Fourth of July: Female power triumphs at the movies
The Fourth of July weekend traditionally launches action films for guys. But this year, 'Twilight: Eclipse' is breaking Hollywood records, mainly because girls and women are seeing it more than once.
This Independence day, three-day weekend has traditionally been the berth of the big boy-toy, bam-bam film ‚Äď just think of last year‚Äôs box-office hit, ‚ÄúTransformers: Revenge of the Fallen.‚ÄĚ
But this year, while there are screams a-plenty, they are howls of fan-passion from the wide range of girls and women who are making ‚ÄúTwilight: Eclipse‚ÄĚ the powerhouse film of the summer.
‚ÄúThis film has already broken industry records,‚ÄĚ says hollywood.com box office analyst Paul Dergarabedian, pointing to the largest number of theaters for a film‚Äôs opening weekend (4,468) and the highest gross for a midnight showing (Wednesday night ‚Äď $30 million). While there has been much hand-wringing in Hollywood over the slump in moviegoing this summer ‚Äď box-office revenues are down by 17 percent from last year ‚Äď Mr. Dergarabedian says, ‚Äúthis is the movie that will put this Fourth of July weekend on the map.‚ÄĚ
Part of the fair-sex power comes from sheer persistence. Many fans, young and old, are going multiple times.
Seeing 'Twilight: Eclipse' more than once
‚ÄúI will definitely go again,‚ÄĚ says 30 year-old Valerie Alhart, who attended the midnight premier at a theater near Rochester, New York, with her mother-in-law and her mother. ‚ÄúMy older sister is a huge fan, too.‚ÄĚ
This is not to downplay the significant number of men filling theater seats for the vampire saga, but as Ms. Alhart notes, ‚ÄúI made my husband come with me on Wednesday night, but I don‚Äôt think he will go again. I‚Äôll probably go with my sister or friends.‚ÄĚ
Fare for guys is much spottier this year, says Sean Phillips, Yahoo! Movies executive producer, who notes that the other expected ‚Äútent pole‚ÄĚ holiday film is the M. Night Shyamalan‚Äôs big-screen version of the popular television series, ‚ÄúThe Last Airbender.‚ÄĚ Early reviews of the film include such warning words as ‚Äúsoulless,‚ÄĚ joyless,‚ÄĚ and ‚Äúmuddled mess.‚ÄĚ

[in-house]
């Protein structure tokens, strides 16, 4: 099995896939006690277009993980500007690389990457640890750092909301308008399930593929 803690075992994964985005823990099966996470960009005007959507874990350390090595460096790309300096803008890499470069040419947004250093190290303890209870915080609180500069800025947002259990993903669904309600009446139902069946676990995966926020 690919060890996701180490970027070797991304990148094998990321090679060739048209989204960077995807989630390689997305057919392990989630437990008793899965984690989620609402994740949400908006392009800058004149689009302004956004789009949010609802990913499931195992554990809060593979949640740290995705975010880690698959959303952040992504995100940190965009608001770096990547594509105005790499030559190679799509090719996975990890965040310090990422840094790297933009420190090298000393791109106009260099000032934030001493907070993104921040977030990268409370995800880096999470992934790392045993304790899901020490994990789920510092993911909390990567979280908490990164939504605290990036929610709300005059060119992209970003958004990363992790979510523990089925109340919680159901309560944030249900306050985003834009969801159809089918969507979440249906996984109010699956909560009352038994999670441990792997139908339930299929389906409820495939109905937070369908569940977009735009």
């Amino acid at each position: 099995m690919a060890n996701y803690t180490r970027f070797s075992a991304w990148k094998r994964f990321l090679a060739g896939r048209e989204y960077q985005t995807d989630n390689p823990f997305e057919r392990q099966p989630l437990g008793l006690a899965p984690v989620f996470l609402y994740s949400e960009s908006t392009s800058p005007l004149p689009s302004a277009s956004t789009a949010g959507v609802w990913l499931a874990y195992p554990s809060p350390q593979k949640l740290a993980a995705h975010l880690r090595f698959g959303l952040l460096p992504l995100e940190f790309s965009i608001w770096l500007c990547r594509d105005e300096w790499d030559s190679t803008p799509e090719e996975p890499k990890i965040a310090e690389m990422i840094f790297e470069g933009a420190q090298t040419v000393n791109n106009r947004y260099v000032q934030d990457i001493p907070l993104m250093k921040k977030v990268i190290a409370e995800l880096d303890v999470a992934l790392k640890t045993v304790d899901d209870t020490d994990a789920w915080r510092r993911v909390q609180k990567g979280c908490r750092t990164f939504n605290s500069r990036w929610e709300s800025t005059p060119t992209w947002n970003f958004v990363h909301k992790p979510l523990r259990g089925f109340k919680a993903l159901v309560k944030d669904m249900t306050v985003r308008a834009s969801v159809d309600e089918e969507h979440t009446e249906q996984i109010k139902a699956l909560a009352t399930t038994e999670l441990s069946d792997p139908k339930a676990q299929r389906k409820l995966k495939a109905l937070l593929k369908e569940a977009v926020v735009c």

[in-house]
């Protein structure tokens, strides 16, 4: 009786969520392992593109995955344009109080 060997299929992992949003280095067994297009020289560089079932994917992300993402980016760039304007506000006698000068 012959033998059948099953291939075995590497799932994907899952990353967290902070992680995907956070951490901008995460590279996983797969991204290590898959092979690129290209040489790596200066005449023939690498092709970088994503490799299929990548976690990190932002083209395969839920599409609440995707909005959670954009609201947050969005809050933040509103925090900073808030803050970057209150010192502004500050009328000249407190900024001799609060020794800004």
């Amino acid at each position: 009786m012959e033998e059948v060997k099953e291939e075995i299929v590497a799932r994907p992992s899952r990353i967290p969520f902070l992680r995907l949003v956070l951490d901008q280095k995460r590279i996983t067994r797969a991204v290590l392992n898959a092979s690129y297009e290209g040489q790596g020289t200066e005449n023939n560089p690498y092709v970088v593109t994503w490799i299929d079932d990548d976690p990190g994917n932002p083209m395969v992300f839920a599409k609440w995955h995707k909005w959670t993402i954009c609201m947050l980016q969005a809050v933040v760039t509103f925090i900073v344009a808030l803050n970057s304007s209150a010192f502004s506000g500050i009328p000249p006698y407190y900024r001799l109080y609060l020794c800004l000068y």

‚ÄúShyamalan has been coasting on the success of his first big hit ‚ÄėSixth Sense‚Äô for a long time,‚ÄĚ points out Mr. Phillips. And while he has made films that the kindest critics have called ‚Äúinteresting,‚ÄĚ none have come close to fulfilling his early promise, Phillips says.
Smaller films expected to shine
This would seem to leave a large gap for other smaller films to shine over this long weekend, he suggests, options such as the Helen Mirren vehicle ‚ÄúLove Ranch,‚ÄĚ about a Nevada bordello. Other niche films, such as ‚ÄúCyrus‚ÄĚ and Tilda Swinton in ‚ÄúI Am Love,‚ÄĚ are continuing to draw adult moviegoers.
While analysts such as Dergarabedian suggest this weekend‚Äôs lean offerings are ‚Äúan anomaly,‚ÄĚ other longtime movie watchers, such as Seton Hall University film professor Christopher Sharrett, say it is yet another sign of the increasing creative bankruptcy of Hollywood filmmaking.
‚ÄúThey are focusing more and more on the big-screen spectacle with 3D and computer effects,‚ÄĚ he says, a trend that is being accelerated as theater owners attempt to give patrons a reason to leave their ever-more sophisticated home theaters.
But, he points out, in the end it may be to no avail, because what people want, no matter how big the budget, is a story worth watching.
‚ÄúWhat we‚Äôre seeing is the increasing triumph of spectacle over narrative,‚ÄĚ he says adding ‚Äúand in the end, moviegoers will simply turn to other forms of entertainment.‚ÄĚ